Strikerz Soccer Card Game Review

The Basics:

  • For ages 7 and up
  • For 2 players
  • Approximately 15 minutes to complete

Geek Skills:

  • Counting & Math
  • Logical & Critical Decision Making
  • Reading
  • Hand/Resource Management

Learning Curve:

  • Child – Easy
  • Adult – Easy

Theme & Narrative:

  • Take to the field and score some goals!


  • Gamer Geek rejected!
  • Parent Geek approved!
  • Child Geek approved!


Uruguayan journalist, writer, and “global soccer’s pre-eminent man of letters,” Eduardo Galeano said, “In soccer, ability is much more important than shape, and in many cases, skill is in the art of turning limitations into virtues.” In this game, you need not be a star athlete, but you do need to be on the lookout for opportunities to score at every turn. Victory won’t go to the strongest or the fastest here. Victory goes to the shrewdest card player.

Strikerz, designed by Randall Thompson and published by StrikerZ GameZ, is comprised of 54 cards. The cards are as thick and as durable as your standard playing card. Illustrations are colorful and exceptionally minimal, meaning to represent specific elements of the soccer game.

Organize Your Team

To set up the game, first have each player decide their team color. For our copy, the team colors were red or blue.

Second, look through the cards and remove the Jersey card numbers “12”, “14”, and “15”. Give these three colors to their owning player (per team color) and have them place the cards face-up and off to one side. These are the player’s “substitutes”.

Third, give 2 Ball cards and a matching set of Keeper cards (left and right hand matching their team color) to each player. Players should keep these cards as their hand and hidden from their opponent until a card is played. It should also be noted that the player never discards these four cards during gameplay.

Fourth, shuffle the remaining cards and deal four to each player. These are added to the player’s hand.

Fifth, place the remaining cards in the deck face-down in the middle of the playing area. This is the draw deck for the duration of the game. Leave room for a discard pile.

That’s it for the game set up. Determine who will go first and begin. The first player will draw the top-most card in the draw deck and then discard it to create the discard pile.

Ready to Kick!

Strikerz is played in turns with no set number of turns per game. A player’s turn is summarized here.

Step One: Draw a Card

The first thing a player does on their turn is to decide if they will draw a card from the draw deck (a blind draw) or take the top-most card from the discard pile. The drawn card goes into the player’s hand.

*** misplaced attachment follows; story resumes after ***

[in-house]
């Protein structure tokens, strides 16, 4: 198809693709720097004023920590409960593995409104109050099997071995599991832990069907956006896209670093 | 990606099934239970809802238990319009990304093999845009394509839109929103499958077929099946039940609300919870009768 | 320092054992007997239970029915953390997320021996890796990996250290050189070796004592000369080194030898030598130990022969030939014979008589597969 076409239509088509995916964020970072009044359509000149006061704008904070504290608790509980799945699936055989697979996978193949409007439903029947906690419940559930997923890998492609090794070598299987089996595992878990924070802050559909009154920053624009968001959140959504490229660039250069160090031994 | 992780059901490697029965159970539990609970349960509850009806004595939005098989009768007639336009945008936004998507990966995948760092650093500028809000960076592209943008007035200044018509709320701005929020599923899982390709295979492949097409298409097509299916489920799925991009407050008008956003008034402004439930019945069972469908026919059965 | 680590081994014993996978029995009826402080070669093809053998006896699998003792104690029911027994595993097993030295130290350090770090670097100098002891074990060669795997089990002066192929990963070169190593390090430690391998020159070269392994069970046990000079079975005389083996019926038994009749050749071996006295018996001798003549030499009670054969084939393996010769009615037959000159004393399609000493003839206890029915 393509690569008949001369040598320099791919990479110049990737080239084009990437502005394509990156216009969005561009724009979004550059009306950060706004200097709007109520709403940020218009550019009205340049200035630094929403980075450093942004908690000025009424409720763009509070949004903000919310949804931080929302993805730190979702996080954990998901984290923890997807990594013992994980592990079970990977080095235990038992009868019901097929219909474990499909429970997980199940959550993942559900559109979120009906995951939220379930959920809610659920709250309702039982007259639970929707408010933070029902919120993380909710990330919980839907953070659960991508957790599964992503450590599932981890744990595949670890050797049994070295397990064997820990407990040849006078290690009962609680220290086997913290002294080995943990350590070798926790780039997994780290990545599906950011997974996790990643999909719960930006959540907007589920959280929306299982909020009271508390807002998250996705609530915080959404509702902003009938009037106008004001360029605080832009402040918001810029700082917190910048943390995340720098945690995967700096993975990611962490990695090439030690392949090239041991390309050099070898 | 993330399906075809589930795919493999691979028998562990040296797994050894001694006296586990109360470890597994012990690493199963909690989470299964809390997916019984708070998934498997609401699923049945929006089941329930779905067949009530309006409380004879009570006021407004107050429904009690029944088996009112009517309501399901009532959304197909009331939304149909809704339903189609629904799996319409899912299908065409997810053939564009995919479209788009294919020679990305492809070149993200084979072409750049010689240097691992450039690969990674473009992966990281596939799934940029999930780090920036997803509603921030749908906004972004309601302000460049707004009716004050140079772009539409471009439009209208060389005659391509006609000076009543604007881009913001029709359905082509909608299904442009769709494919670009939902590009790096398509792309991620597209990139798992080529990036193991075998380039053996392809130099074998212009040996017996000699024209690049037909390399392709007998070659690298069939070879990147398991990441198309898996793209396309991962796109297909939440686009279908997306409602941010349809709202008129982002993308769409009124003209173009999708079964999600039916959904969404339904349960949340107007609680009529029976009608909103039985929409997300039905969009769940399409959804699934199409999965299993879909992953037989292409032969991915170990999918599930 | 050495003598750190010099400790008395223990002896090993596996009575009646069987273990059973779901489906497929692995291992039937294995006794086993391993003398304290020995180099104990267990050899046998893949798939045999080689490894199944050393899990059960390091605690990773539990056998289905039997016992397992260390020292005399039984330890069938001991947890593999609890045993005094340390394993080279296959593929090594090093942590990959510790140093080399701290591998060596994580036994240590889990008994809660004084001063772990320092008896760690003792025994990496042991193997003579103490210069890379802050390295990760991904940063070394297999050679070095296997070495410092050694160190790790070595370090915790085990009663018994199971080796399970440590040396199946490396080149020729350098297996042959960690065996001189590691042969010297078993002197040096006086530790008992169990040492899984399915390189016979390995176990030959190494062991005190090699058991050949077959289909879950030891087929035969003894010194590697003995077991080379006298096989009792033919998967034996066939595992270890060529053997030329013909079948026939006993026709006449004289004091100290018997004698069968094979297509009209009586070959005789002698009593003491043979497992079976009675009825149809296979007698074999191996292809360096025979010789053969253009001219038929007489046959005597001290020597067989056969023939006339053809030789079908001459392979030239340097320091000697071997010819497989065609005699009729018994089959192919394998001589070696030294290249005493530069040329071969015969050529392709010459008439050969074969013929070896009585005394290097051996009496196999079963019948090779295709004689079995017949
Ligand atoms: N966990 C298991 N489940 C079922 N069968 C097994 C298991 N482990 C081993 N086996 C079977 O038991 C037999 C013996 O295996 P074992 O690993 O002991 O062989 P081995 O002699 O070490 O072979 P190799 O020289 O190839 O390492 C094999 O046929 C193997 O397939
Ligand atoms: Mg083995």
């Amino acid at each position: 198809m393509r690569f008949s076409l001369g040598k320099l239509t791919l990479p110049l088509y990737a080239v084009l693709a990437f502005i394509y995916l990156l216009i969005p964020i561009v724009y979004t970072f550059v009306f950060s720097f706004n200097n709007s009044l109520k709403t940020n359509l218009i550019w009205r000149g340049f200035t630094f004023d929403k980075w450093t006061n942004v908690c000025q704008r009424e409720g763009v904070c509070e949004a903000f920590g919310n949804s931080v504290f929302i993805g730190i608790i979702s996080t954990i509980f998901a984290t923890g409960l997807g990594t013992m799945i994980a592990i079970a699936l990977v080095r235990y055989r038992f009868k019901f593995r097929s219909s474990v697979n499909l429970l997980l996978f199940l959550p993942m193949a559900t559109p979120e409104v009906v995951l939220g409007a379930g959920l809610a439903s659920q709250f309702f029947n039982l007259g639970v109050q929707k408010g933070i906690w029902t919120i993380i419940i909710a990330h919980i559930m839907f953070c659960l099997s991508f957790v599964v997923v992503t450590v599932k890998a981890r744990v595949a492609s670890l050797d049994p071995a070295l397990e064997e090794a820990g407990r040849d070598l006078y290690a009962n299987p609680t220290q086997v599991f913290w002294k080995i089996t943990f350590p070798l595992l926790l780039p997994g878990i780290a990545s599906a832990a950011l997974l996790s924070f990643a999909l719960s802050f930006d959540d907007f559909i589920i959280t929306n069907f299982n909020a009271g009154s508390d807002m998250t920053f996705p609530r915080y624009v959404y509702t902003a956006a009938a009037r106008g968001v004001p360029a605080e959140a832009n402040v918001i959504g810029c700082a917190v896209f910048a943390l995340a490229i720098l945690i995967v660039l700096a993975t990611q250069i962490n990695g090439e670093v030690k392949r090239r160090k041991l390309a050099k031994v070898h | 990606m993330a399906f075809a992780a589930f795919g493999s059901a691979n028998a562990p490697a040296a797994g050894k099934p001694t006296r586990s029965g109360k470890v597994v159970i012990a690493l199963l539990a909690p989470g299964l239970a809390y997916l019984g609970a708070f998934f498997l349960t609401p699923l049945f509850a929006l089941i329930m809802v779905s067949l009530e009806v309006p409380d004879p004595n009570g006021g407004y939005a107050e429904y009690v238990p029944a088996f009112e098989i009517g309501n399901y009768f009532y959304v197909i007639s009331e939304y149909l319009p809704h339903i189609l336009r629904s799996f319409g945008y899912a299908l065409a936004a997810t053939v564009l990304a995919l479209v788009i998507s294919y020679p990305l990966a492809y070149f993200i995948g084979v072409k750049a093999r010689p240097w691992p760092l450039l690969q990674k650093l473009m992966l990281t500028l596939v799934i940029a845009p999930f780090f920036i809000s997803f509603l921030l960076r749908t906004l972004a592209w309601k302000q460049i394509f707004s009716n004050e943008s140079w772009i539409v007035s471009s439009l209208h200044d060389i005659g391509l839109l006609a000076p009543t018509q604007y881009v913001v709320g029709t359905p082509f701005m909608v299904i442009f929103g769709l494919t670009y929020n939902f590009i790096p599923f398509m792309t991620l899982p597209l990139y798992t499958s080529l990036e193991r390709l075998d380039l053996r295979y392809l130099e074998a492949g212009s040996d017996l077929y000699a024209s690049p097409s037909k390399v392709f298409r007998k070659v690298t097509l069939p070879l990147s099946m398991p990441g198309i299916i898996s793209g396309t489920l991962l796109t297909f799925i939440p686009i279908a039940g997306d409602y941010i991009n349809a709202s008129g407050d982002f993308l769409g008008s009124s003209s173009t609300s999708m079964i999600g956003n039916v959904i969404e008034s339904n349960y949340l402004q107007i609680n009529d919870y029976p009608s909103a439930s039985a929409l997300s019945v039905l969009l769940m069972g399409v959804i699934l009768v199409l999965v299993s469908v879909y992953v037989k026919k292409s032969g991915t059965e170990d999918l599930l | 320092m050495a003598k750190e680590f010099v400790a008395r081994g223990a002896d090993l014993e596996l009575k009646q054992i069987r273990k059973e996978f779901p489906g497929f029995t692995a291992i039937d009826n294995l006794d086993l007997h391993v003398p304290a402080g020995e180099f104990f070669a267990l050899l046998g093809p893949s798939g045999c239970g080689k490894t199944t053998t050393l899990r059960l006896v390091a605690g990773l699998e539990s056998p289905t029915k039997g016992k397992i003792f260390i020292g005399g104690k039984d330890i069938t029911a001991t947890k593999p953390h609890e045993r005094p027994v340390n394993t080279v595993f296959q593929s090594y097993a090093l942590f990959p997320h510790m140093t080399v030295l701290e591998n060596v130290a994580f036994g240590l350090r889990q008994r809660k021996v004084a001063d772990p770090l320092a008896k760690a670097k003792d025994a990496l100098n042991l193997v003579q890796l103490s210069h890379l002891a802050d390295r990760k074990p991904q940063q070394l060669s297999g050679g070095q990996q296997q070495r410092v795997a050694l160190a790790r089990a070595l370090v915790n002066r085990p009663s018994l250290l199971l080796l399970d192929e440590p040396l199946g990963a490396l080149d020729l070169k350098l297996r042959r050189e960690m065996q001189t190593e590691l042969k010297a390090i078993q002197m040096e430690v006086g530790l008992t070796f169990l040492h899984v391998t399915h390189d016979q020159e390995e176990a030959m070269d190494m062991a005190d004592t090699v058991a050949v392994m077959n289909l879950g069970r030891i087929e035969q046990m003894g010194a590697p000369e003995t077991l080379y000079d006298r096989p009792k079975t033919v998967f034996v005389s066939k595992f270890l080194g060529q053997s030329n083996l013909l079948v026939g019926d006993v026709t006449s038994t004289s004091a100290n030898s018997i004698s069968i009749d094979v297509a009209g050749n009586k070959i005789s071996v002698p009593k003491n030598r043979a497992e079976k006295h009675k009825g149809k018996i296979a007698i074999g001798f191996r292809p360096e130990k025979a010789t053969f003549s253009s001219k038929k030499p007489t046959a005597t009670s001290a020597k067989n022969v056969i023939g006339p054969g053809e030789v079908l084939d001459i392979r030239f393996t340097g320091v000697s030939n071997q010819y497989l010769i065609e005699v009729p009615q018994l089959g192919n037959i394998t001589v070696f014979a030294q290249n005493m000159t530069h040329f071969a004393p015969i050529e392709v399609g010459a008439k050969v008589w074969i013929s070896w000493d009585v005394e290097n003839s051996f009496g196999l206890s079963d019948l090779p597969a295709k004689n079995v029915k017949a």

Step Two: Play a Card

The player now plays a card from their hand. There are three types of cards to play:

  • Action cards
  • Jersey cards (of the player’s team color)
  • Jersey cards (of the opponent’s team color)

Action cards are played directly to the discard pile. Once played, they are immediately resolved. Action cards include the following:

  • Offside Flag: This allows the player to take another turn and draw two cards instead of one, but the player must also discard two cards.
  • Yellow Card: The player’s opponent presents all their Jersey cards in their hand without showing the player what the card values are. The player then draws one of these cards randomly and discards it to the bottom of the discard pile. The player’s opponent then draws a card from the draw deck, adding it to their hand. Finally, the player takes another turn.
  • Red Card: Same as the Yellow Card, but the drawn Jersey card from the opponent is removed for the game’s duration, along with the Red Card used.
  • Whistle: Forces the player’s opponent to lose their turn, allowing the player to take another turn.
  • Manager: Allows the player to permanently remove a Jersey card of their team color in their hand and replace it with any substitute cards.

The Jersey cards that match the player’s team are played in front of them. These are used to attempt to kick a goal. A player can attempt to kick a goal if any of the following are true after they play a card:

  • Three Jersey cards comprised of one “Striker,” one “Defender,” and one “Midfielder”
  • Three Jersey cards with a combined numerical value of “30” or more
  • Any four Jersey cards

Once the player has one of the three sets in place, they announce they are attempting to make a goal. The player discards any card from their hand, which will not take effect. The player who is kicking the goal selects a Ball card (right or left) and places it face down. The opponent selects one Keeper card (right of left) and places it face-down, as well. Then both cards are revealed. If the Keeper card matches the Ball card direction (player shoots right and the opponent’s keeper moves left, for example), the kick is blocked.

If not, the player collects one “Goal!” card. Regardless of the outcome, the player’s Jersey cards are collected and put to the bottom of the discard pile.

An opponent also can stop the kick by playing a number of Jersey cards that equal to or are higher than the player’s Jersey cards.

Jersey cards that are the player’s opponent’s color can be kept in the player’s hand but cannot be played to any other place but the discard pile.

End of the First Half, End of the Game, Overtime, and Penalty Kicks

The first half of the game is considered completed when the draw deck is depleted. The current player completes their turn as normal. The second half then starts by shuffling the discard pile to create a new draw deck, dealing four cards to each player.